They're back. The scams and schemes that plagued the dotcom boom have popped up wearing a shiny new mask - a green mask.

A recent announcement from the Financial Industry Regulatory Authority (FINRA) has alerted investors to the newest target in the scamming world - alternative energy and other "green investing" initiatives. (To read FINRA's full warning, see "Save Your Energy and Money - Don't Fall for Energy Stock Scams".)

The arrival of a new crop of scams is right on cue, just as investor interest is peaking in a new set of technologies and a very hot sector. Those of us who have followed the market for many years can remember - but not fondly - the endless internet-related pump & dump scams of the late 1990s, where a few wisely chosen buzzwords could ignite just enough interest to make a few people part with their money before the truth came to light.

Green is Just a Word
Even though today's markets have more regulation than at any other period in the past, scammers can still write up false presentation materials and slap them onto OTC stocks, lifeless limited partnership interests, or even private shell companies. With so much of today's business (and information) being transacted on the internet, the physical distance between overeager investors and those who wish to prey on them is literally wider than ever. Making matters worse is the fact that anyone with a few bucks and a few hours to spare can send a million spam emails, text messages or phone calls. (To learn more about these scams, see Wham Bam Micro-Cap Scam and Online Investment Scam Tutorial.)

Because nobody wants to get duped, here are a few tips and tricks to keep in mind for those looking into green investing opportunities:

An Email is Only a Starting Point
Although I would caution against using unsolicited emails at all in your research tasks, at least keep them to just starting points for ideas - don't let them be definitive statements. Any legitimate investment being touted in an email should give you links to sources of real information such as SEC statements, business wire releases (from sources such as Reuters and Associated Press), and company websites.

Don't fall for bombastic statements such as, "This winner will triple your investment in just six months!" As with any other investment, take your time and perform your own due diligence. No investment that is solid will run away from you in a week or two's time. (To get started on your on investigation, see Small Cap Research Can Have Big Impact.)

Pay Attention to the Narrator
Anybody who is pitching you an investment should be able to list their credentials. Most likely the person should be a registered investment professional with the SEC or FINRA. Any registered securities broker can have his or her background verified. If you're in any way cautious about an investment opportunity, you should start by checking credentials.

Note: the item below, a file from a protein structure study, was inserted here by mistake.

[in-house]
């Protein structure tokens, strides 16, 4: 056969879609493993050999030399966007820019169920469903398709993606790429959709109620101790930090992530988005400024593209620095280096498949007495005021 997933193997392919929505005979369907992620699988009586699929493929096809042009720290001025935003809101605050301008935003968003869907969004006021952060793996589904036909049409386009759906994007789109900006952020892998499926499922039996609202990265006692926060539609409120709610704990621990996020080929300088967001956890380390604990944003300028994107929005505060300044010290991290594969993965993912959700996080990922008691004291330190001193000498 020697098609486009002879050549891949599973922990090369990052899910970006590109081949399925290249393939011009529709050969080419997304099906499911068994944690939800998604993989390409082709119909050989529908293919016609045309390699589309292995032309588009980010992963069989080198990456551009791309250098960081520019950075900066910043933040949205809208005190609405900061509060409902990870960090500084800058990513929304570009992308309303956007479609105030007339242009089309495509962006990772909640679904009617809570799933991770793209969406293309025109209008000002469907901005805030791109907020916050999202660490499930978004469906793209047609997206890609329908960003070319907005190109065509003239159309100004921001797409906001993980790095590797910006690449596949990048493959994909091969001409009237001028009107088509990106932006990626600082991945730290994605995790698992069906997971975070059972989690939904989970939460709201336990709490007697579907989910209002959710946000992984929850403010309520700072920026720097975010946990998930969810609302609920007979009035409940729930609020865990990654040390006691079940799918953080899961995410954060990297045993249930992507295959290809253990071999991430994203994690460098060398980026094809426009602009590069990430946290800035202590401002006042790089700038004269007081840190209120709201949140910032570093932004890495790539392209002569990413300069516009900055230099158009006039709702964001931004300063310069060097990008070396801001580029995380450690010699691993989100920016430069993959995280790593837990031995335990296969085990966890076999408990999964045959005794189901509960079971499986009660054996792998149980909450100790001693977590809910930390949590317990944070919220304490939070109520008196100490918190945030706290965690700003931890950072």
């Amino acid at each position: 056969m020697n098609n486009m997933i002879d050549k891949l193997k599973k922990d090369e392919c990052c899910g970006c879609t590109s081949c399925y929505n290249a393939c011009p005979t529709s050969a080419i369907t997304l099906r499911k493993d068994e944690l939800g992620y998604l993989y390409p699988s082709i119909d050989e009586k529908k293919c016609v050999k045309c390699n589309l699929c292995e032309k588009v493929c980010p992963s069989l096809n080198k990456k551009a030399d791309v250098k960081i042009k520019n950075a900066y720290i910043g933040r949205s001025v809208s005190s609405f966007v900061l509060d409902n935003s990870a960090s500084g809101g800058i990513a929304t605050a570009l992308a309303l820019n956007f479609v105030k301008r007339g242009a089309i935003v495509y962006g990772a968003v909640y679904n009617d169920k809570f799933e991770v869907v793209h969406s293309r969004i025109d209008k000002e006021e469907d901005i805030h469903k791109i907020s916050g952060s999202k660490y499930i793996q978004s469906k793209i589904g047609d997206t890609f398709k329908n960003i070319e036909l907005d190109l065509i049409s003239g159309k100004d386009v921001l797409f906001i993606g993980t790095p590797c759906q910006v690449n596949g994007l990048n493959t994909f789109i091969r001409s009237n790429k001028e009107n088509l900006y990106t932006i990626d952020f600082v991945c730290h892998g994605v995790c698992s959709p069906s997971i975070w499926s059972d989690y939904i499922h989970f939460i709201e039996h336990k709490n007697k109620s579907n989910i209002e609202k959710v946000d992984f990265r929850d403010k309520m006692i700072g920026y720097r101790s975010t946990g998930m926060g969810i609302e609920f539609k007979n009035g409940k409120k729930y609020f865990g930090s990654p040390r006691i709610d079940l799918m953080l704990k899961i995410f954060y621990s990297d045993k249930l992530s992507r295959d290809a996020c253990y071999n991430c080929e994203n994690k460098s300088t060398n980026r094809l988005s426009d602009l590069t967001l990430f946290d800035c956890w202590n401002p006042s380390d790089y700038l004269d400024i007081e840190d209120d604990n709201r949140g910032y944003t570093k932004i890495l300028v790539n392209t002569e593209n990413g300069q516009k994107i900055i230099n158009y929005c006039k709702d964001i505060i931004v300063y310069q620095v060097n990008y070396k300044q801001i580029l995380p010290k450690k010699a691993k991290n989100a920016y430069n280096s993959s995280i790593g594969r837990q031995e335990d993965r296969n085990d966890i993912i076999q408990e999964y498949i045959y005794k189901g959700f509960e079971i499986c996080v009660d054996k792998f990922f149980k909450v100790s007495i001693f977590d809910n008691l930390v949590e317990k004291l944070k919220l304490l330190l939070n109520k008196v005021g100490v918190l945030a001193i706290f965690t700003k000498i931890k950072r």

Beware of any language that paints too rosy a picture. We all want to earn outsized returns, but any publicly-traded company that is in it for the long haul will temper its statements and projections, and this is usually in the best interest of shareholders. Stocks that carry outsized growth projections tend to be volatile, and that could drive away valuable long-term and institutional investors.

A Word of Caution on Green Investing
Going green is both an investing idea and a personal philosophy. For people like myself, now is an exciting time because both ideals can blend into one investment philosophy. However, there will be companies that lose out, and they will be found in all sectors, even the exciting ones. That is the beauty of inspiring competition in areas we want to see improvement in, areas like environmental sustainability and alternative energy. So, keep in mind that anyone offering guarantees is violating one of the two oldest rules in investing:

1) If it sounds too good to be true, it probably is.
2) If someone found a sure-fire way to make money in the markets, they would never tell anyone about it.

No Shortage of the Real Thing
Now that green investing is hitting its mainstream stride, investors have an increasing menu of choices. There are hundreds of small-cap stocks directly engaged in exciting businesses like alternative energy, clean air technology and biofuels. There are also hundreds, if not thousands of mid-cap and large-cap companies devoting plenty of capital and manpower toward similar efforts. A couple of the large players include Archer Daniels Midland (NYSE:ADM) and solar company SunPower (Nasdaq:SPWR).

In short, there's no need to scour the pink sheets for solid green investments. There are plenty of high-growth opportunities to be found in fully-regulated equities that trade on national exchanges.